I should also note that this WFC seemed to me to be significantly branching its official theme (“secret histories”) into “look at all the categories of people left out of the official history”. I can’t tell you how any of those panels went — I got to relatively little program due to waking up too !@#$%^&*!! early and spending chunks of the day drowsy — but I did get to Martha Wells’s TM speech, which was particularly sardonic about deliberate erasures: e.g. a picture of Marie Curie captioned “female lab assistant”.

  4. In context of short fiction, that means that it doesn’t matter how many people are submitting time-travel stories; editors only want to print a limited number of them. Likewise, it doesn’t matter how many people are submitting black-themed stories or stories with Asian settings or stories with female protagonists. All that matters is how many the publishers want to print.

    I want to know why publishers think they have to be so stingy in publishing stories with not-white characters or non-European and/or -American settings. One of the things I loved about Ninefox Gambit was the touches of Korean culture that Yoon Ha Lee infused it with. I am actively anticipating the Black Panther movie because I want to see a superhero movie that doesn’t take place in the United States. Are SFF fans who want to see fantastic tales in unfamiliar cultures really that rare?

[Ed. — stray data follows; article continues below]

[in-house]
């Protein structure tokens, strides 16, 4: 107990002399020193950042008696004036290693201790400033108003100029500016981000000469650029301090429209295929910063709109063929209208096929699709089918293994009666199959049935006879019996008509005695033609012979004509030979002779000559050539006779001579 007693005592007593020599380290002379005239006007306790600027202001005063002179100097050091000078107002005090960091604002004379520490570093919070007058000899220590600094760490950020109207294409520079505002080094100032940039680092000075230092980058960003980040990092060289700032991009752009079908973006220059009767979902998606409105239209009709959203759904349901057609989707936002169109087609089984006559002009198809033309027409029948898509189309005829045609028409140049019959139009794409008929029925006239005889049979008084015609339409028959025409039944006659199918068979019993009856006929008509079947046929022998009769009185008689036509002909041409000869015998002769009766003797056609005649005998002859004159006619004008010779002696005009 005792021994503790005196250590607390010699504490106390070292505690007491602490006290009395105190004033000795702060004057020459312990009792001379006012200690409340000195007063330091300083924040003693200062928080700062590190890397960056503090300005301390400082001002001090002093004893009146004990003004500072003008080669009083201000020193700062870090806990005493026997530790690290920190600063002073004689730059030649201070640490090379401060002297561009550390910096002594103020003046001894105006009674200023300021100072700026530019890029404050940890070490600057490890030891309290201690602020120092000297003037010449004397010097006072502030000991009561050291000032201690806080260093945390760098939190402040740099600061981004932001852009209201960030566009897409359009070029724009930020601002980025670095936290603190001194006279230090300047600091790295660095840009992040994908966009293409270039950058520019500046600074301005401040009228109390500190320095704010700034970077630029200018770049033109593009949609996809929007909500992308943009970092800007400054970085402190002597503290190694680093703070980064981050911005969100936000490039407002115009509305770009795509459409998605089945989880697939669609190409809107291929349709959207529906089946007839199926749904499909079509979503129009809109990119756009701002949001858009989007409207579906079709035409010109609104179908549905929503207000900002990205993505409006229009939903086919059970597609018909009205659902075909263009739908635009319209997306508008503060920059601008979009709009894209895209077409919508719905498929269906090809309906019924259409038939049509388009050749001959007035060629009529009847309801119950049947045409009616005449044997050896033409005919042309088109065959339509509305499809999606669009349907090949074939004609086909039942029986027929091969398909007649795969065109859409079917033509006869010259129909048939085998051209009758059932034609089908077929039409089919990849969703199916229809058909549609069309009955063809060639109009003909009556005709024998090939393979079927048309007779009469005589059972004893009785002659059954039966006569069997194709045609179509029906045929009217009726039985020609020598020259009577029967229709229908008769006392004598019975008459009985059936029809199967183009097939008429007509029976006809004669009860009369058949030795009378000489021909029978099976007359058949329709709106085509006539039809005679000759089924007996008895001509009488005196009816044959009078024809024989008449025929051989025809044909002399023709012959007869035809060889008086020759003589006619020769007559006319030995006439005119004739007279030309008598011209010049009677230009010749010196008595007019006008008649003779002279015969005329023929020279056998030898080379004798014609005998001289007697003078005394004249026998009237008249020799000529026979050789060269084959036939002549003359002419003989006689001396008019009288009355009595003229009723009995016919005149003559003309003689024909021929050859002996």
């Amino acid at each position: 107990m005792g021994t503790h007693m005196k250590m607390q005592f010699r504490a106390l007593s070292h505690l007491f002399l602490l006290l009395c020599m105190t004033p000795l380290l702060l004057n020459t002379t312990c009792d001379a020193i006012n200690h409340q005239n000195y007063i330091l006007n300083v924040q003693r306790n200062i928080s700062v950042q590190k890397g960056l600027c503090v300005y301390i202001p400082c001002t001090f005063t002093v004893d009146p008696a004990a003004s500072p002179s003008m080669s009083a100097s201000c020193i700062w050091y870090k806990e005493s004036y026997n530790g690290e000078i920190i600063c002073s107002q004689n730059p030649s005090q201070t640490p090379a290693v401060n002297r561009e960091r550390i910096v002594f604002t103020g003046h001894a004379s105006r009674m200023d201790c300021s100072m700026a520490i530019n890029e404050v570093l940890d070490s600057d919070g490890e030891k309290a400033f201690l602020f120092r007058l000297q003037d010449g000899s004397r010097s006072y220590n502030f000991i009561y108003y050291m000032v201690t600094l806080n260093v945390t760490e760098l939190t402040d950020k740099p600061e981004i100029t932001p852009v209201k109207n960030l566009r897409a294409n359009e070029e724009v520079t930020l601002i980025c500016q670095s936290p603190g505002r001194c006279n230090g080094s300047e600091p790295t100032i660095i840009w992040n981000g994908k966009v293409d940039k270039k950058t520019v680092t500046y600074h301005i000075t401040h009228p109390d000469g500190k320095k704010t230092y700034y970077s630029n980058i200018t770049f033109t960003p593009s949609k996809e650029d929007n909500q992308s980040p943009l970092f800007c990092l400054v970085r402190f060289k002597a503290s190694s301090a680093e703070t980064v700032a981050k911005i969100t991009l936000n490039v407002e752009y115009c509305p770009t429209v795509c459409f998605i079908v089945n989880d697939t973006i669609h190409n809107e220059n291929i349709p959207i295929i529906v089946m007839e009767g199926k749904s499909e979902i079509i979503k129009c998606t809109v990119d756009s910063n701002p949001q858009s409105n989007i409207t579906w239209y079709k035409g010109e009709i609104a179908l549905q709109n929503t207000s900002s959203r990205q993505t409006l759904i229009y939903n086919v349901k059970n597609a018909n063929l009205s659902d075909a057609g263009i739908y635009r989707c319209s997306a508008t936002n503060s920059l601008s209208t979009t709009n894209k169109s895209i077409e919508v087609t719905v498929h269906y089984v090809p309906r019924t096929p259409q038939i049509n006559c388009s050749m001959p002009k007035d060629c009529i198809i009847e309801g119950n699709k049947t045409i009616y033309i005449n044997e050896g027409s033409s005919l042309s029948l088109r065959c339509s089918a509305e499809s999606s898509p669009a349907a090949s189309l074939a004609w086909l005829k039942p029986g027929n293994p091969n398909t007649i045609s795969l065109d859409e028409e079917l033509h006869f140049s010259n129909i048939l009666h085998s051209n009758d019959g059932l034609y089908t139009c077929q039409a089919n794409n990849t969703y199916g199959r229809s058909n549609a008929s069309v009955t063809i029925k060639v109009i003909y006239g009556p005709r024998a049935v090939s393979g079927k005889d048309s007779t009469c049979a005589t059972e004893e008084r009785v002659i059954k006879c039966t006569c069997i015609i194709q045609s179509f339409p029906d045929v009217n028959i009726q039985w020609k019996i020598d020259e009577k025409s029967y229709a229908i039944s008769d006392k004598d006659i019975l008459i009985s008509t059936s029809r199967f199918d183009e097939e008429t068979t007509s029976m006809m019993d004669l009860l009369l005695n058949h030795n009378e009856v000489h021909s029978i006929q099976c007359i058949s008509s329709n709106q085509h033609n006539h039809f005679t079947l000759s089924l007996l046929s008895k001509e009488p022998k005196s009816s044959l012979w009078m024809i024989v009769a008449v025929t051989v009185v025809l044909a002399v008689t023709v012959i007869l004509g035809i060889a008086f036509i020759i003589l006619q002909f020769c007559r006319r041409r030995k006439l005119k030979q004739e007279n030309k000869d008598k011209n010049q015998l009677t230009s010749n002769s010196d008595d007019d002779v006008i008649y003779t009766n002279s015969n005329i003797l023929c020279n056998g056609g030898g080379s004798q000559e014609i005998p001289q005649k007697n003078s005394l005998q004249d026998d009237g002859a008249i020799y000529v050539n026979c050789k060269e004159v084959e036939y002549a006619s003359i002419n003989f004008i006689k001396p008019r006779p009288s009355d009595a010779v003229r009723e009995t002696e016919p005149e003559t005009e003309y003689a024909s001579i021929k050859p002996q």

5. I’m also absolutely sure that the usual argument for not publishing, say, two takes on time travel via time machine/vehicle in close proximity applies to actual diversity. Reading Folding Beijing and Binti (two obvious recent examples of diverse stories) back to back isn’t even a little bit like reading two takes on a common trope in too-close succession.

  6. I agree with Mike. There has been an enormous amount of studies saying that just accepting diverse people are not enough. You also have to reach out and show that you are accepting for that to have an effect.